Starting with borrowed capital amounting to $30.00, Mrs. Elizabeth Towne, then Mrs. J. H. Struble, has gradually built up a publishing house and a magazine, Nautilus, which has probably had the largest cir-culation of any New Thought periodical. Mrs. Towne began with the publication of a four-page pam-phlet in her home in Portland, Oregon. Later, she moved to Holyoke, Mass., where with her husband, Mr. William E. Towne, she has developed the publishing business and taken an active part in New Thought propagandism. Nautilus, sold extensively on the newsstands, has taken the place of many of the earlier magazines, and is typical of the New Thought in its most popular and prosperous form.

Unity, Kansas City, is still the representative magazine of the branch of the movement known as practi-cal Christianity. Its editors and their associates have not identified their activities with the therapeutic movement in general, but have widely extended their influence by organizing The Society of Silent Unity, which has many thousands of members throughout the world. Every day at noon and every eve-ning at nine o'clock the members of this society go apart for a brief period of meditation on the "class thought" sent out by the magazine each month. The thought for the noon meditation for April, 1919, was "Peace be within thy walls, and prosperity within thy palaces," and for the evening, "I will lift up mine eyes unto the mountains, from whence cometh my help." This society was organized in behalf of the ab-sent healing department of the Unity work. Extensive work through correspondence is one of the activi-ties centering in Kansas City, where is located The Unity School of Christianity, with a fine modern building, containing a large auditorium and class-rooms, No fees are demanded for membership in the Society of Silent Unity, but members are asked to make voluntary contributions to defray expenses. Every month the magazine prints testimonials as to the value of its work in behalf of the sick and those seeking prosperity and improved conditions. The announcement of the Society says, "You can become a member of this Society and receive its help, if you have faith in the power of God. We will pray to the Father in secret and he will reward you openly. This promise is being fulfilled daily in his work." *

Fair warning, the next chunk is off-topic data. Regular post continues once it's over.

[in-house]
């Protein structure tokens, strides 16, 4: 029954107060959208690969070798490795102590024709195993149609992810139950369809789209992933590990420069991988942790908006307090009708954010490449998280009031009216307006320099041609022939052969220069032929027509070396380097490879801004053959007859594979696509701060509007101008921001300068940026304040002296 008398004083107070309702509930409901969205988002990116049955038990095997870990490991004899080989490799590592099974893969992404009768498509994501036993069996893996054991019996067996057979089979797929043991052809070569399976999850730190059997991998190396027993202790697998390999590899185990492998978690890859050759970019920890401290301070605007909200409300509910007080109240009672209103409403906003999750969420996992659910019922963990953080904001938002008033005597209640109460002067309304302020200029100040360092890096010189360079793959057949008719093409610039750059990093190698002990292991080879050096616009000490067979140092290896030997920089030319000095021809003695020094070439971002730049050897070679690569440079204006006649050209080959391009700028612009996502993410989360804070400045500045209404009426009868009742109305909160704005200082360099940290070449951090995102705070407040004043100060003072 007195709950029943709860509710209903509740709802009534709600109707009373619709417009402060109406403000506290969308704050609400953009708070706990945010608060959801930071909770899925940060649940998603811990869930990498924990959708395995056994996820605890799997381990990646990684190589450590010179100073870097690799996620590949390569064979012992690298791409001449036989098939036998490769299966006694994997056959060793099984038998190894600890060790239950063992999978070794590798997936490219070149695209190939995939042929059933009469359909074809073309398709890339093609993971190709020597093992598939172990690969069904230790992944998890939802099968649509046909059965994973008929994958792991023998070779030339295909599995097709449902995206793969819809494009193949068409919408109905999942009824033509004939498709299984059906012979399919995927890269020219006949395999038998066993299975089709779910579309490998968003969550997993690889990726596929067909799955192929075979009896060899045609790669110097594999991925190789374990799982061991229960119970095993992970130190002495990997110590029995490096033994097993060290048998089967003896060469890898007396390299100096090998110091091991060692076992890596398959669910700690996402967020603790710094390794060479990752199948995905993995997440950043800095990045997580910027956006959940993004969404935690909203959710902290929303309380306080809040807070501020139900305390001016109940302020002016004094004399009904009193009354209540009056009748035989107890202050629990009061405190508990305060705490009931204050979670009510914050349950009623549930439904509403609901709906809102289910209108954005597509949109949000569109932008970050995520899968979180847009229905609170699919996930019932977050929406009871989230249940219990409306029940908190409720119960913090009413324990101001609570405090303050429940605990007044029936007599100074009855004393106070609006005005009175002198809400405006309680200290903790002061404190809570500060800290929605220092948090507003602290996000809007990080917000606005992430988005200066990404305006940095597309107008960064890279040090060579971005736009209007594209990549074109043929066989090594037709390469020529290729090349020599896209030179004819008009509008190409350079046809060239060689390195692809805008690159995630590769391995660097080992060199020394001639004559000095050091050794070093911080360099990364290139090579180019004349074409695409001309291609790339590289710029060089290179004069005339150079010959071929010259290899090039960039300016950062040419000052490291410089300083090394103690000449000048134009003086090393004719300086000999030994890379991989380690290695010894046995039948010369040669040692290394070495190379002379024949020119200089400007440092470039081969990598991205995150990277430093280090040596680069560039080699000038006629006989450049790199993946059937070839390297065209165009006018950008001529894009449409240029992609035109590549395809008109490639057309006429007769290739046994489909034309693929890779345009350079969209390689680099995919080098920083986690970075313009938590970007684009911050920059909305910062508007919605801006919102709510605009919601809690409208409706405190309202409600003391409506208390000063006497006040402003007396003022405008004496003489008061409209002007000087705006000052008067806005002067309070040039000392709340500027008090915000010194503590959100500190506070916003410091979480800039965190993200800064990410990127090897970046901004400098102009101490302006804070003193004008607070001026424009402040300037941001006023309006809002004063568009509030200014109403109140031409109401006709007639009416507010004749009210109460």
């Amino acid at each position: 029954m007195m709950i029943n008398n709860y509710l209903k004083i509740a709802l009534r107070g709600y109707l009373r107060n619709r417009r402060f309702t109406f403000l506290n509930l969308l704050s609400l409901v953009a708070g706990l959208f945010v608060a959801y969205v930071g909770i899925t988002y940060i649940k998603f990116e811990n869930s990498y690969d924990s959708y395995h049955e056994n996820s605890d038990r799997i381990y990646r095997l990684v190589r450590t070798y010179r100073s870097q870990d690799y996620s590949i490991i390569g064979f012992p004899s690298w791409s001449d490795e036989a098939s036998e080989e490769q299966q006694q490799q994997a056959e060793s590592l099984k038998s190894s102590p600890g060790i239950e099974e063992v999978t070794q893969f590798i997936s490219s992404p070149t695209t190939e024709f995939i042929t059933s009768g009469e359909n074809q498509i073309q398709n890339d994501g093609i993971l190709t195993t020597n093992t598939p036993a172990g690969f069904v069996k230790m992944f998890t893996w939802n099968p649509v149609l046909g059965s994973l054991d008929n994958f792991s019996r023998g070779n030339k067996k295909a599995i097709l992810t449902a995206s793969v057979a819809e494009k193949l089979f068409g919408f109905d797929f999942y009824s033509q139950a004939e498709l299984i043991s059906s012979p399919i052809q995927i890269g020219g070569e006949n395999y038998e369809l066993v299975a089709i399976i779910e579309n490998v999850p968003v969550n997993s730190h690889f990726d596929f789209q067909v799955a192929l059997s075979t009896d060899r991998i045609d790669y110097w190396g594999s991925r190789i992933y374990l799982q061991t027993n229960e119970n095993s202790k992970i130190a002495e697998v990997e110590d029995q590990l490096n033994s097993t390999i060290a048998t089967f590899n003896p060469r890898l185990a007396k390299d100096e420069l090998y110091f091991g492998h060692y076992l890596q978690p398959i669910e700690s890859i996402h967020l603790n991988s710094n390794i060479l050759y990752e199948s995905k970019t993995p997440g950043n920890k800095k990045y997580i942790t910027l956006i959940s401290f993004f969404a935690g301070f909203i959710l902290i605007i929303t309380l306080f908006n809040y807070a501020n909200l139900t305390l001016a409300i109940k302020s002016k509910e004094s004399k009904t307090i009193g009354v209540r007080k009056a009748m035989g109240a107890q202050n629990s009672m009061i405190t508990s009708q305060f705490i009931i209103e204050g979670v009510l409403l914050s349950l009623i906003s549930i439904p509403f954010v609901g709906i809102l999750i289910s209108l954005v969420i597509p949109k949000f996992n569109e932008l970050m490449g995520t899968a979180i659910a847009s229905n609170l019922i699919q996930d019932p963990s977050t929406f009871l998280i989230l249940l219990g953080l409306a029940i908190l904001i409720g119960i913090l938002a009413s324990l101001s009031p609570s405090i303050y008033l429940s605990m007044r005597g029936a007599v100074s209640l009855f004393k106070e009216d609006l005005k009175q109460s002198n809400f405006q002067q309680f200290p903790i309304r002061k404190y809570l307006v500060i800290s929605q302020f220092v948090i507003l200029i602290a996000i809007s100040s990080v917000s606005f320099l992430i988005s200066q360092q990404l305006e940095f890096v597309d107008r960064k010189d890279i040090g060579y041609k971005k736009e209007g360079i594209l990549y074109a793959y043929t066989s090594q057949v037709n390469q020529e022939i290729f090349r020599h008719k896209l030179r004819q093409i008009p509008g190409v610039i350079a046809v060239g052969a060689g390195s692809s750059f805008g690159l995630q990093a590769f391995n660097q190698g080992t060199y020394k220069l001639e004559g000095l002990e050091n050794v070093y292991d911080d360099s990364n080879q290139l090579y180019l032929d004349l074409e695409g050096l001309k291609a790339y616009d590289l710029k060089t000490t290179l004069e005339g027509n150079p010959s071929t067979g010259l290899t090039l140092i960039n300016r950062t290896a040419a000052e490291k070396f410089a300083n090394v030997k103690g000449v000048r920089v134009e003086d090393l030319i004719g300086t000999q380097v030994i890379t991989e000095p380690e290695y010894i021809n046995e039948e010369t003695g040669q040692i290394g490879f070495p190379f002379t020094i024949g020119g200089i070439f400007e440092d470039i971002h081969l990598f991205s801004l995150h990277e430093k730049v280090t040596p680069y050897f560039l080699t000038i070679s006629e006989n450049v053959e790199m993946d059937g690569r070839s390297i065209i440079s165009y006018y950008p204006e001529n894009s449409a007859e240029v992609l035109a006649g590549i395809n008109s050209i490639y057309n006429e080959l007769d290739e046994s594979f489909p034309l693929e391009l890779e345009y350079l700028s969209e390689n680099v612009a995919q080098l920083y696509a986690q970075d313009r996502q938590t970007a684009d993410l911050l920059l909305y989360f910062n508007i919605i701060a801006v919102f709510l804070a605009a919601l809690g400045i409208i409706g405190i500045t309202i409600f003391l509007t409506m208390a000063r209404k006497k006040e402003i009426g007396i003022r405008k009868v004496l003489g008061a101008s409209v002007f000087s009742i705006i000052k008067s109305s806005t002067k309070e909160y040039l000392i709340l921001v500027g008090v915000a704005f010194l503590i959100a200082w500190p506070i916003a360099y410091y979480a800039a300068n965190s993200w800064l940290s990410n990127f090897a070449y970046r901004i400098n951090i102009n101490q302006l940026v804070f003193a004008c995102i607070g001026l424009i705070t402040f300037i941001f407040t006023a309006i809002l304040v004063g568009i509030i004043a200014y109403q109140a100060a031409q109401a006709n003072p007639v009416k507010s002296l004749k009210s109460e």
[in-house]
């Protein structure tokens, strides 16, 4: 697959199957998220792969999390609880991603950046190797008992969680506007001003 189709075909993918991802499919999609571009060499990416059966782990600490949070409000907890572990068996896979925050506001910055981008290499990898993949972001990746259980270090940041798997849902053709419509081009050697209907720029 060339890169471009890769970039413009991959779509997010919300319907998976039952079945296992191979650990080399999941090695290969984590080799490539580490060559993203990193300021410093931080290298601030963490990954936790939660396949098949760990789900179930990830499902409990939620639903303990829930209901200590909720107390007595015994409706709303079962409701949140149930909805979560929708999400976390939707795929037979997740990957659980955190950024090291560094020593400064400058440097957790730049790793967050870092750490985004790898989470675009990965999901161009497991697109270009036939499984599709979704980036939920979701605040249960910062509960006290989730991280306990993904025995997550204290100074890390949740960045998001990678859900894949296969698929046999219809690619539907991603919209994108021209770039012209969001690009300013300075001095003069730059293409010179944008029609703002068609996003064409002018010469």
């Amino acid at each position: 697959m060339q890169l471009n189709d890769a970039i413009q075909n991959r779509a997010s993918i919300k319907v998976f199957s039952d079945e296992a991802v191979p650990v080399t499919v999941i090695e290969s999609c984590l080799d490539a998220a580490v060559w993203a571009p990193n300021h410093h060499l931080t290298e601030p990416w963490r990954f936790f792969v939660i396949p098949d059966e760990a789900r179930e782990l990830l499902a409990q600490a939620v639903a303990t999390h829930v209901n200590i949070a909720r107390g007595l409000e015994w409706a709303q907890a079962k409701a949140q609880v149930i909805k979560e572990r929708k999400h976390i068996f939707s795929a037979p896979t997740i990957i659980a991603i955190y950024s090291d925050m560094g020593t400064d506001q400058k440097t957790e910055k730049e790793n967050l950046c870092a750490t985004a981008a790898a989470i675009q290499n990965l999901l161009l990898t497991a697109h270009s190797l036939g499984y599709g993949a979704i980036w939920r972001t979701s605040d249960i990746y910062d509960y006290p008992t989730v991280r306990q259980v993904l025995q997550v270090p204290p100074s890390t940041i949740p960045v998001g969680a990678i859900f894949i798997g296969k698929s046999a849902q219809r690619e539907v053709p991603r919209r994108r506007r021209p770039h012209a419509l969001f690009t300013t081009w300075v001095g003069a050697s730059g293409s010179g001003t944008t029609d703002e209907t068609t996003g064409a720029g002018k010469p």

The Unity movement is operated as a corporation under the name of Unity School of Christianity. Re-muneration is based on whatever those benefited are moved to give. The Unity Tract Society is the pub-lishing department of the work. The Unity buildings cover more than an acre and the publications reach 500,000 people.